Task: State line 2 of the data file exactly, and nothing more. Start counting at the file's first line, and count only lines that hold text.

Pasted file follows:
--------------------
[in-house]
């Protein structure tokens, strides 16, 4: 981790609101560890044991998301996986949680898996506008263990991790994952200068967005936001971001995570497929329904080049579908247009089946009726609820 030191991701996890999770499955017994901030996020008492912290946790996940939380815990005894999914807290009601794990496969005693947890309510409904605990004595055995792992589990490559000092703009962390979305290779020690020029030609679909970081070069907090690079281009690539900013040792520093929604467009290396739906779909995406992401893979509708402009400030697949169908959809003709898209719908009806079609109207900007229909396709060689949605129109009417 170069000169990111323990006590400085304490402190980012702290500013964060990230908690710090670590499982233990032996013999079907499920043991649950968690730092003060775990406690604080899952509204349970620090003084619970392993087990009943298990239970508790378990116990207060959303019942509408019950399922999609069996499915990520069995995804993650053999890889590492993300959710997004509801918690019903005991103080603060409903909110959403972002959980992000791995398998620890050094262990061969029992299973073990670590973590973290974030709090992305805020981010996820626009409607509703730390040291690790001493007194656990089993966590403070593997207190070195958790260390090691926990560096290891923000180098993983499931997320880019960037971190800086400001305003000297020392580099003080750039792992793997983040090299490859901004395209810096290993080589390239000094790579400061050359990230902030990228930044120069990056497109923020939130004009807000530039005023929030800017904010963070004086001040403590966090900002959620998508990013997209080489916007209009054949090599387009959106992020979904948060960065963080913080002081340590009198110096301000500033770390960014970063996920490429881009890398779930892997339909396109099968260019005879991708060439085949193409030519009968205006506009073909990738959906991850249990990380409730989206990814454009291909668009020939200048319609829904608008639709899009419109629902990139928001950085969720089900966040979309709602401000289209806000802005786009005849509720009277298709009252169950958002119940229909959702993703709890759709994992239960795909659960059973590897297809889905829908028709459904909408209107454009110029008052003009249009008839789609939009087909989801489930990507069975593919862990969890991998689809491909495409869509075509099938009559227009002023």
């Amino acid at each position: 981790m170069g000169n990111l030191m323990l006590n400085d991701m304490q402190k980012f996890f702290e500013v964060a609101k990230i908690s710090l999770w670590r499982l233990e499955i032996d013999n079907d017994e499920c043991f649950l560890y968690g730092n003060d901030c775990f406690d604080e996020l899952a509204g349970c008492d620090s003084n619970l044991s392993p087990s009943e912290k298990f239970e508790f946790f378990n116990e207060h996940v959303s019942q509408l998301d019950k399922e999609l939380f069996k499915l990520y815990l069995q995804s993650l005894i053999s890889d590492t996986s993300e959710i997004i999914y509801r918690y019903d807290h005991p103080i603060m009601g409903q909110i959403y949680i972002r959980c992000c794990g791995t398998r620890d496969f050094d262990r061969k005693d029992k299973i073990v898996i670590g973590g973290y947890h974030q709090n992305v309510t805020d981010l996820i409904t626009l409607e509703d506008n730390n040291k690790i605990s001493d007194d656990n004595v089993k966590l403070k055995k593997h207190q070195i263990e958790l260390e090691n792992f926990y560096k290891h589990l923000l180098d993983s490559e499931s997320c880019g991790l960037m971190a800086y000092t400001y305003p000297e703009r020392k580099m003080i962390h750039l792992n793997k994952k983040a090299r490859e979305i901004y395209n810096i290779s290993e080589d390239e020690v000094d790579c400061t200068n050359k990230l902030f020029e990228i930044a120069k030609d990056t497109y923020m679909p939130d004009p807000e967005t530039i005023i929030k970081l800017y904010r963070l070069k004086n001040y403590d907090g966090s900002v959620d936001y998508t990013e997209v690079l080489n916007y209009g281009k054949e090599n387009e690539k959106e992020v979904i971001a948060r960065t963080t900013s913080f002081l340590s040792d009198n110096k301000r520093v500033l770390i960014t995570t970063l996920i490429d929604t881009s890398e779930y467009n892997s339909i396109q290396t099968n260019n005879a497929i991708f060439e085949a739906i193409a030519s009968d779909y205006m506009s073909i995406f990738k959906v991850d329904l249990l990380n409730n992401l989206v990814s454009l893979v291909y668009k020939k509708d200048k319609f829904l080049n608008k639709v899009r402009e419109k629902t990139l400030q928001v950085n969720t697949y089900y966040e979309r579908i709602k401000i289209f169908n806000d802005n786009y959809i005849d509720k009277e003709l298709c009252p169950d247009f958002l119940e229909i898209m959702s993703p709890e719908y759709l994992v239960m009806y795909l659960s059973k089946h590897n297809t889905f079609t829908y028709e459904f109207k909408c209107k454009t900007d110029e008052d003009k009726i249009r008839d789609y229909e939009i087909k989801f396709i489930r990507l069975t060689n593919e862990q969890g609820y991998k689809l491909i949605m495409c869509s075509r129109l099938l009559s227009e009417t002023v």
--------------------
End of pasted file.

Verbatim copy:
């Protein structure tokens, strides 16, 4: 981790609101560890044991998301996986949680898996506008263990991790994952200068967005936001971001995570497929329904080049579908247009089946009726609820 030191991701996890999770499955017994901030996020008492912290946790996940939380815990005894999914807290009601794990496969005693947890309510409904605990004595055995792992589990490559000092703009962390979305290779020690020029030609679909970081070069907090690079281009690539900013040792520093929604467009290396739906779909995406992401893979509708402009400030697949169908959809003709898209719908009806079609109207900007229909396709060689949605129109009417 170069000169990111323990006590400085304490402190980012702290500013964060990230908690710090670590499982233990032996013999079907499920043991649950968690730092003060775990406690604080899952509204349970620090003084619970392993087990009943298990239970508790378990116990207060959303019942509408019950399922999609069996499915990520069995995804993650053999890889590492993300959710997004509801918690019903005991103080603060409903909110959403972002959980992000791995398998620890050094262990061969029992299973073990670590973590973290974030709090992305805020981010996820626009409607509703730390040291690790001493007194656990089993966590403070593997207190070195958790260390090691926990560096290891923000180098993983499931997320880019960037971190800086400001305003000297020392580099003080750039792992793997983040090299490859901004395209810096290993080589390239000094790579400061050359990230902030990228930044120069990056497109923020939130004009807000530039005023929030800017904010963070004086001040403590966090900002959620998508990013997209080489916007209009054949090599387009959106992020979904948060960065963080913080002081340590009198110096301000500033770390960014970063996920490429881009890398779930892997339909396109099968260019005879991708060439085949193409030519009968205006506009073909990738959906991850249990990380409730989206990814454009291909668009020939200048319609829904608008639709899009419109629902990139928001950085969720089900966040979309709602401000289209806000802005786009005849509720009277298709009252169950958002119940229909959702993703709890759709994992239960795909659960059973590897297809889905829908028709459904909408209107454009110029008052003009249009008839789609939009087909989801489930990507069975593919862990969890991998689809491909495409869509075509099938009559227009002023």